When faced with questions about how one should live, most people begin by exploring answers within the settled norms and conventions that already frame their lives. The conventions we live by are familiar and thus seem right even when life throws curveballs at us, even when we swing and miss. To look for answers outside the settled habits and conventions that frame our lives seems risky because we have no way of knowing if such an adventure will be satisfying or even livable.
Of course, many people do take the risk of following an original path if the status quo is too painful or they are particularly tolerant of uncertainty, but the outcome is always speculative and lacking evidence.
Philosophy promises to solve this conundrum. Philosophy takes a step back from the norms and conventions that govern life and asks if they are justified or not. Are they mere habits thoughtlessly absorbed from one’s culture and history or are there compelling reasons to support them? If one’s way of life is found to be deficient after thoughtful analysis, philosophy promises to reason through alternatives to identify which ways of life might be more acceptable.
But does philosophy keep its promise?
Many disciplines can provide a critique of contemporary mores or social norms. Philosophy is distinctive because it does so from a broad perspective that includes metaphysics, ethics and one’s acting in the world, epistemology, and aesthetics. In other words, philosophy traffics in comprehensive worldviews. In this context, by “worldview” I mean a theory of how all dimensions of reality hang together along with an account of the role one’s own existence plays within that world, an identity that creates expectations and obligations.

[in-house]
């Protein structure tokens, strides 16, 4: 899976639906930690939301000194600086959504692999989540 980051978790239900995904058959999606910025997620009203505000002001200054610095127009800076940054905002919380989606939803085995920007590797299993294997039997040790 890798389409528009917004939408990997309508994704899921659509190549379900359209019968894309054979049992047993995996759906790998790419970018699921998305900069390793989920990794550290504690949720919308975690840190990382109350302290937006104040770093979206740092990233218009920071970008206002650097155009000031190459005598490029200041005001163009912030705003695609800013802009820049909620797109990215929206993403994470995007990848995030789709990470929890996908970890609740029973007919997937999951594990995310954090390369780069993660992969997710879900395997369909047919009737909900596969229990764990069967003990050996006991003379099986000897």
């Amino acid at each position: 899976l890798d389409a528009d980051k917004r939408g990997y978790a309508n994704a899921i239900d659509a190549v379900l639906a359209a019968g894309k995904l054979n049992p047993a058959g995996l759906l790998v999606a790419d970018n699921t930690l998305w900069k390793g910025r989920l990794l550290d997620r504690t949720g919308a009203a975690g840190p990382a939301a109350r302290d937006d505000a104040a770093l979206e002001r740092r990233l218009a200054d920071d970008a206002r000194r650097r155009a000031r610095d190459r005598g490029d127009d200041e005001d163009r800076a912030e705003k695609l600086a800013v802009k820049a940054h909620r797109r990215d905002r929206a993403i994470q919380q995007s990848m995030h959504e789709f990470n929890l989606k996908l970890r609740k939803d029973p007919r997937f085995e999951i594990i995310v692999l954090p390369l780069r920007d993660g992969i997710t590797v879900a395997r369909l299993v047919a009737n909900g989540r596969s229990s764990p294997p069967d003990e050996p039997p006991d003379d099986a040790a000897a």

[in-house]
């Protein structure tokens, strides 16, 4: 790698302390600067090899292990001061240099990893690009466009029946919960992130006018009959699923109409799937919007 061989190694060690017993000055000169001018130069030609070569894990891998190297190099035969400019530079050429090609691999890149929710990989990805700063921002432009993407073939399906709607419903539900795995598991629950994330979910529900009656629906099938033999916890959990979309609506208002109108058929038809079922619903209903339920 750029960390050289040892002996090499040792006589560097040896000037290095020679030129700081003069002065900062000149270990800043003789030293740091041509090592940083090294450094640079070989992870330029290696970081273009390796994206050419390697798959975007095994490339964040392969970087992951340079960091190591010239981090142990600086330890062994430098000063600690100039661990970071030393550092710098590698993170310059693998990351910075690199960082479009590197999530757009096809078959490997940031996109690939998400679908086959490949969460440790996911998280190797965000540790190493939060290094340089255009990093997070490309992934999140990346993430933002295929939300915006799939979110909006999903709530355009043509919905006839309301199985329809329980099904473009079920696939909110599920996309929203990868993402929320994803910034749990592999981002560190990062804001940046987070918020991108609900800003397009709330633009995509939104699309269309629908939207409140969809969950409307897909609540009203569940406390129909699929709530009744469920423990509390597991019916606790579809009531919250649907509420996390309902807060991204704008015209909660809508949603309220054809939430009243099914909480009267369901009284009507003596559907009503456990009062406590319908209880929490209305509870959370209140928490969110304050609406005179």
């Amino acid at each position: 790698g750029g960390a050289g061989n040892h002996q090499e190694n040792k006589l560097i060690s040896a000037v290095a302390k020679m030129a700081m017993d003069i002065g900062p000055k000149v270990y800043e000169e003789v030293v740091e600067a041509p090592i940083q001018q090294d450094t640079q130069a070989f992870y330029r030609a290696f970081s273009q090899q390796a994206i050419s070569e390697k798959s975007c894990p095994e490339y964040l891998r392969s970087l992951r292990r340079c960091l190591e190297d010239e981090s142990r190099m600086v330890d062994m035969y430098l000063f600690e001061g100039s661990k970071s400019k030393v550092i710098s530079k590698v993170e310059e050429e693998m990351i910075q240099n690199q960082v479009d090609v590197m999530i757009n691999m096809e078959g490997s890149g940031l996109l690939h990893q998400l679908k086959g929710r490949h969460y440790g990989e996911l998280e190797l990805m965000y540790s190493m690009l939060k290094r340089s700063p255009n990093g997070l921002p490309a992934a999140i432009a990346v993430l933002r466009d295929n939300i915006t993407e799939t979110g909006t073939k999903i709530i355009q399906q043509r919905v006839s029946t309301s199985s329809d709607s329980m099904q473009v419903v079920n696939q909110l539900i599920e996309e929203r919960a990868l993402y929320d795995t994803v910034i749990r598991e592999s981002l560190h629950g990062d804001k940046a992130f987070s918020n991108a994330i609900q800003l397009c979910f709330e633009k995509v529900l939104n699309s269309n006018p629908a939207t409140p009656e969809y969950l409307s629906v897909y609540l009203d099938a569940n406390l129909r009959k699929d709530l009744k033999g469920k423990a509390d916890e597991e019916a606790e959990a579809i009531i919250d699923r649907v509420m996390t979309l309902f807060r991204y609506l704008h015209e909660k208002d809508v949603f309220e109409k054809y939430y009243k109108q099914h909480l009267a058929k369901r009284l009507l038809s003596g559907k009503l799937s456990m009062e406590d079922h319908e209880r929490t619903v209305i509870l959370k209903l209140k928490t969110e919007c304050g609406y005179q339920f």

Christianity is a worldview as is Marxism or nationalism. Plato’s theory of forms or Bentham’s comprehensive deployment of the principle of utility for all dimensions of life would also qualify as examples. Feminism or other liberation philosophies might also qualify. Thus, a worldview is often a nameable, extant belief system but it need not be. A worldview would be any reasonably consistent ordering of beliefs, values, sensibilities, feelings, and action tendencies based on answers to the fundamental questions of wide scope that philosophy asks.
The hope of philosophy throughout most of its history was that a proper philosophical analysis could discover an indubitable axiom or logically secure normative authority from which to derive the norms and principles that should govern our lives. God, Descartes’ principle “I think, therefore, I am,” Kant’s Categorical Imperative, or ordinary observation statements are historical examples of foundational principles that allegedly anchor our belief systems. With foundational principles in hand, we could then test the practices embedded in our way of life to see whether they meet the standard set by the axiom or normative authority. Such an approach to philosophical justification is called “foundationalism.” It has been under attack since at least the late 19th Century, and that skepticism robustly continues today especially with regard to questions of ethics. (Foundations based on empirical evidence in science invite less skepticism.)